Saint Jerome wrote “both East and West were filled with his alms.”
In Nola, Saint Paulinus had the beautiful Church of Saint Felix constructed, where he devoted himself at all hours of the day in service to others. Paulinus undertook a life of extreme abstinence and toil, living a celibate life as brother to his wife, exchanging their fine robes for rough clothing, and the fine silver furnishings of their home for wood. Together, they embraced a life of true poverty, embracing the Gospel, and giving all they had—sometimes to excess—to those in need. Together, they founded a small community of monks in Nola, and opened a hospice for the poor and for travelers to the region.
At the age of 55, Paulinus was elected Bishop of Nola, a post he served faithfully for over 30 years. He comforted his peoples during the invasion of the Vandals, and subsequent enslavement of the community. It is said that following the ransom of the captives, a poor widow, whose only son had been taken away by the Vandal king came to see Saint Paulinus, recounting her tale. “What I have I give you,” said the Saint to her. ”We will go to Africa and you will offer me to the prince, saying I am one of your slaves, in exchange for the prisoner.” This they did, and Paulinus was accepted in place of the widow's son and employed as gardener. After a time the king discovered, by divine interposition, that this valuable slave was the renowned Bishop of Nola. He at once set him free, granting him also the freedom of the remainder of the townsmen of Nola who were enslaved.
The life of Saint Paulinus is one of great accomplishments and positions—none more important than those which began with his baptism into the faith. As with all baptism, Paulinus was made anew, filled with the Holy Spirit, and through this rebirth, was able to devote himself to the holy work of God, serving others, and bringing many to the faith. Today, we pray for a renewal of our own baptismal promise, awake and alive in our faith!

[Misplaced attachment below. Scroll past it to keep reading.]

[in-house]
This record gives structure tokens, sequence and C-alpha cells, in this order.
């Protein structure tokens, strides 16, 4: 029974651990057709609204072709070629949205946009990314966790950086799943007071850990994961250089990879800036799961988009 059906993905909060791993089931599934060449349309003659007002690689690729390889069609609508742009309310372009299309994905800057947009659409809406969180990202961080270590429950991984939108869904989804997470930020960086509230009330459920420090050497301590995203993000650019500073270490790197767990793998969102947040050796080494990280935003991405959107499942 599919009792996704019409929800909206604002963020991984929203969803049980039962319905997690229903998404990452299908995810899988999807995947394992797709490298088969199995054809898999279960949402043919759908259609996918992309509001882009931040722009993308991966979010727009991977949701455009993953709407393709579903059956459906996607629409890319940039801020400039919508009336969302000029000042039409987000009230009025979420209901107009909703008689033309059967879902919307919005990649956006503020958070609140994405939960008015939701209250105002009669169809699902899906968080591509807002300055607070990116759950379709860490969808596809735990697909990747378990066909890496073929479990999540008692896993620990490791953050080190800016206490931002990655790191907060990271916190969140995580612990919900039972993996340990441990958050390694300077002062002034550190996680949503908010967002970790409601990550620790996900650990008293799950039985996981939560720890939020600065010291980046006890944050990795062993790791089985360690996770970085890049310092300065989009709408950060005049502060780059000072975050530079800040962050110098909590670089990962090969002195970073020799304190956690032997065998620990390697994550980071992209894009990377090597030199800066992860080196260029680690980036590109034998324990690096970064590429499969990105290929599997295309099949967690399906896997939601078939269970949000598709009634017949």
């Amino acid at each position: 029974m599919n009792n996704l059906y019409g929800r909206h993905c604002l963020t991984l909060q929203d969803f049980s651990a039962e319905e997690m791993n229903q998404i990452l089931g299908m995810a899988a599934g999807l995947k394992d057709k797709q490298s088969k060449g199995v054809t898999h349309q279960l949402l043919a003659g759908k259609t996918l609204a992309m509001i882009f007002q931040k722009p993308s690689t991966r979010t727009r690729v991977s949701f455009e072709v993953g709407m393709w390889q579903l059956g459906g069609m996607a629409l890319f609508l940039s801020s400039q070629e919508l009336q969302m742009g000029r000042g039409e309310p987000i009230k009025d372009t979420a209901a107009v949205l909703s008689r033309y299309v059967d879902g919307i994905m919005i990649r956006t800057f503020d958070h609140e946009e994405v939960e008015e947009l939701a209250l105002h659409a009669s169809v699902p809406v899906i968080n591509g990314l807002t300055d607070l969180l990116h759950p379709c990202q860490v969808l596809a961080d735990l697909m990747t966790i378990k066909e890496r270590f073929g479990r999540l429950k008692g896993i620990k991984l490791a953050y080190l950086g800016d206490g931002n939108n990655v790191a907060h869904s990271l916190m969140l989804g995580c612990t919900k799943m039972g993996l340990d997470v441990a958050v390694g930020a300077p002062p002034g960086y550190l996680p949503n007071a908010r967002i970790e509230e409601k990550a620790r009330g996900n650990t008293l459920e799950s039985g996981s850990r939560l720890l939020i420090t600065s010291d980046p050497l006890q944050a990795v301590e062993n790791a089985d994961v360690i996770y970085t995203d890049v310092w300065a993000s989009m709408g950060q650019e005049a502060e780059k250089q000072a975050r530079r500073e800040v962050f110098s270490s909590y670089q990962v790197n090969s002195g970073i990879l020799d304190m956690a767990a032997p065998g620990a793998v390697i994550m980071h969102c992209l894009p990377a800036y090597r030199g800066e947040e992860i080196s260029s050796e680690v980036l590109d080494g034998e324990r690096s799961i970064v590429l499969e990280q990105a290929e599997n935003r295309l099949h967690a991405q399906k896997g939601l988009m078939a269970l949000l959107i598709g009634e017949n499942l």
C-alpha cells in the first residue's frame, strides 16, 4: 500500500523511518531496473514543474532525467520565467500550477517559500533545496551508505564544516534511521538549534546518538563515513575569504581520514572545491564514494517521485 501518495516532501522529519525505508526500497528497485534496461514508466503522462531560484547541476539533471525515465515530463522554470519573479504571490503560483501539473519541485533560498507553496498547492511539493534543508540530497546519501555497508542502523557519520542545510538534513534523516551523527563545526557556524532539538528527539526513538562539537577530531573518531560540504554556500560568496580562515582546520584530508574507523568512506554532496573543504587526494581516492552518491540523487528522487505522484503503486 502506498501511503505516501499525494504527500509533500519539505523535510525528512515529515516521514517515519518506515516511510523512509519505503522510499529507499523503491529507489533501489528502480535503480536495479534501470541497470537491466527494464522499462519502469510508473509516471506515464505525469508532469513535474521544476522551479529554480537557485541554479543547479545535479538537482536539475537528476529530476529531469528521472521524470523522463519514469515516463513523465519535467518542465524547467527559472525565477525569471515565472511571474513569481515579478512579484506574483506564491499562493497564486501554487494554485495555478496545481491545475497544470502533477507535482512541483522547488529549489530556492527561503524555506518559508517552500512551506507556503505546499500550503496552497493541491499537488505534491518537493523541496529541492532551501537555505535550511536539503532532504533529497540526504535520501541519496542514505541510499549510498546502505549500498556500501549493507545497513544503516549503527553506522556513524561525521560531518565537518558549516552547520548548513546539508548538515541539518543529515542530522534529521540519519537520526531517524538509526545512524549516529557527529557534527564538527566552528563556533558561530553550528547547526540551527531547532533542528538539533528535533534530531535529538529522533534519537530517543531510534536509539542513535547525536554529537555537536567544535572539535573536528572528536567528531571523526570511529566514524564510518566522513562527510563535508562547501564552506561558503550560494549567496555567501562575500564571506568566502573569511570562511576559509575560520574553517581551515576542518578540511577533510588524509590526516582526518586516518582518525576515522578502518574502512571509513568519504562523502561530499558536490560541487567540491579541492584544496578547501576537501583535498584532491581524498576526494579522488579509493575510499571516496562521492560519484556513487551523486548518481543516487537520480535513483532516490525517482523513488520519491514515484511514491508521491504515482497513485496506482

Look on thy God, Christ hidden in our flesh.
A bitter word, the cross, and bitter sight:
Hard rind without, to hold the heart of heaven.
Yet sweet it is; for God upon that tree
Did offer up His life: upon that rood
My Life hung, that my life might stand in God.
Christ, what am I to give Thee for my life?
Unless take from Thy hands the cup they hold,
To cleanse me with the precious draught of death.
What shall I do? My body to be burned?
Make myself vile? The debt’s not paid out yet.
Whate’er I do, it is but I and Thou,
And still do I come short, still must Thou pay
My debts, O Christ; for debts Thyself hadst none.
What love may balance Thine? My Lord was found
In fashion like a slave, that so His slave
Might find himself in fashion like his Lord.
Think you the bargain’s hard, to have exchanged
The transient for the eternal, to have sold
Earth to buy Heaven? More dearly God bought me.
You made Saint Paulinus
renowned for his love of poverty
and concern for his people.
May we who celebrate his witness to the Gospel